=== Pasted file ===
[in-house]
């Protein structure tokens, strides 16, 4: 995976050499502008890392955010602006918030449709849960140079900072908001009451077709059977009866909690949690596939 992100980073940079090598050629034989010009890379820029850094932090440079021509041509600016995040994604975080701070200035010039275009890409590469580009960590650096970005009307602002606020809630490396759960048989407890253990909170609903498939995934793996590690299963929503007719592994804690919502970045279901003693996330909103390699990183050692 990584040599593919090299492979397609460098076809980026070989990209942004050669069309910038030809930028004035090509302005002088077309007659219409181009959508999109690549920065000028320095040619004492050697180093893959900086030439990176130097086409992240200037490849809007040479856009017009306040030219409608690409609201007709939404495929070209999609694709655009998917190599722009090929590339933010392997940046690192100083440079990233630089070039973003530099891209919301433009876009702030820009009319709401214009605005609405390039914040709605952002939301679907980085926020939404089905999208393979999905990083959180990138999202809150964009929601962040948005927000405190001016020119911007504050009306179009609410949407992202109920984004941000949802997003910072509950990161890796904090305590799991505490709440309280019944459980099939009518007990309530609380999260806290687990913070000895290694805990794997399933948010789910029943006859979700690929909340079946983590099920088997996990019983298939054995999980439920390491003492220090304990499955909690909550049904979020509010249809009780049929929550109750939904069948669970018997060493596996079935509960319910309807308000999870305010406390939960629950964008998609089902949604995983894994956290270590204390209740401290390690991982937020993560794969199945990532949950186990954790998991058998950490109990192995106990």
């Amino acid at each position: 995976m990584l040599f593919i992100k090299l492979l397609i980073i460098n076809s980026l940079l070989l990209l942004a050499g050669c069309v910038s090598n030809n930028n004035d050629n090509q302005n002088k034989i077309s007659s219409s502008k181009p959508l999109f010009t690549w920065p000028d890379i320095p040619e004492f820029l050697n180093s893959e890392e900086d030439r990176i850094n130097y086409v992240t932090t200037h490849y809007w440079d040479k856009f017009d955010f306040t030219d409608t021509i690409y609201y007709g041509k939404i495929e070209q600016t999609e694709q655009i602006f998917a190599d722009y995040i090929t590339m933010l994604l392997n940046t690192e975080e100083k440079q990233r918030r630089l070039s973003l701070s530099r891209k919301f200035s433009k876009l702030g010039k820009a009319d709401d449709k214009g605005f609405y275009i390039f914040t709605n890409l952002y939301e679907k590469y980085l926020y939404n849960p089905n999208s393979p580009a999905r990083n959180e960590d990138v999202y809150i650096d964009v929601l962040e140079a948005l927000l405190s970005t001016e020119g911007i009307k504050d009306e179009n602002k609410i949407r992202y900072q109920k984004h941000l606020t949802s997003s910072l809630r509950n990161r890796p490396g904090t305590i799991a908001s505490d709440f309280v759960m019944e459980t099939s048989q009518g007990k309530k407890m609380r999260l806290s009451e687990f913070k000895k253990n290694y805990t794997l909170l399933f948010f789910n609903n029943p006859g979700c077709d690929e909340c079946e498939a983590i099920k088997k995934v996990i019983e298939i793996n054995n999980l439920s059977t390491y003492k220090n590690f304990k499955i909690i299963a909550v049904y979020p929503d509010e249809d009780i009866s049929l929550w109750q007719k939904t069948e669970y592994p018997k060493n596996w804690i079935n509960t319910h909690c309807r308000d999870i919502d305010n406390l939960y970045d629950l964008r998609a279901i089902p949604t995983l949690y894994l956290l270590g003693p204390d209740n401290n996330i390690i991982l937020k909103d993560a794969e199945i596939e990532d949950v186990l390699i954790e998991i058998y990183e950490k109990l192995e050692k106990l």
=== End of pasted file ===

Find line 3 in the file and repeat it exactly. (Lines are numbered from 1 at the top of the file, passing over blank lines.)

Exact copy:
């Amino acid at each position: 995976m990584l040599f593919i992100k090299l492979l397609i980073i460098n076809s980026l940079l070989l990209l942004a050499g050669c069309v910038s090598n030809n930028n004035d050629n090509q302005n002088k034989i077309s007659s219409s502008k181009p959508l999109f010009t690549w920065p000028d890379i320095p040619e004492f820029l050697n180093s893959e890392e900086d030439r990176i850094n130097y086409v992240t932090t200037h490849y809007w440079d040479k856009f017009d955010f306040t030219d409608t021509i690409y609201y007709g041509k939404i495929e070209q600016t999609e694709q655009i602006f998917a190599d722009y995040i090929t590339m933010l994604l392997n940046t690192e975080e100083k440079q990233r918030r630089l070039s973003l701070s530099r891209k919301f200035s433009k876009l702030g010039k820009a009319d709401d449709k214009g605005f609405y275009i390039f914040t709605n890409l952002y939301e679907k590469y980085l926020y939404n849960p089905n999208s393979p580009a999905r990083n959180e960590d990138v999202y809150i650096d964009v929601l962040e140079a948005l927000l405190s970005t001016e020119g911007i009307k504050d009306e179009n602002k609410i949407r992202y900072q109920k984004h941000l606020t949802s997003s910072l809630r509950n990161r890796p490396g904090t305590i799991a908001s505490d709440f309280v759960m019944e459980t099939s048989q009518g007990k309530k407890m609380r999260l806290s009451e687990f913070k000895k253990n290694y805990t794997l909170l399933f948010f789910n609903n029943p006859g979700c077709d690929e909340c079946e498939a983590i099920k088997k995934v996990i019983e298939i793996n054995n999980l439920s059977t390491y003492k220090n590690f304990k499955i909690i299963a909550v049904y979020p929503d509010e249809d009780i009866s049929l929550w109750q007719k939904t069948e669970y592994p018997k060493n596996w804690i079935n509960t319910h909690c309807r308000d999870i919502d305010n406390l939960y970045d629950l964008r998609a279901i089902p949604t995983l949690y894994l956290l270590g003693p204390d209740n401290n996330i390690i991982l937020k909103d993560a794969e199945i596939e990532d949950v186990l390699i954790e998991i058998y990183e950490k109990l192995e050692k106990l």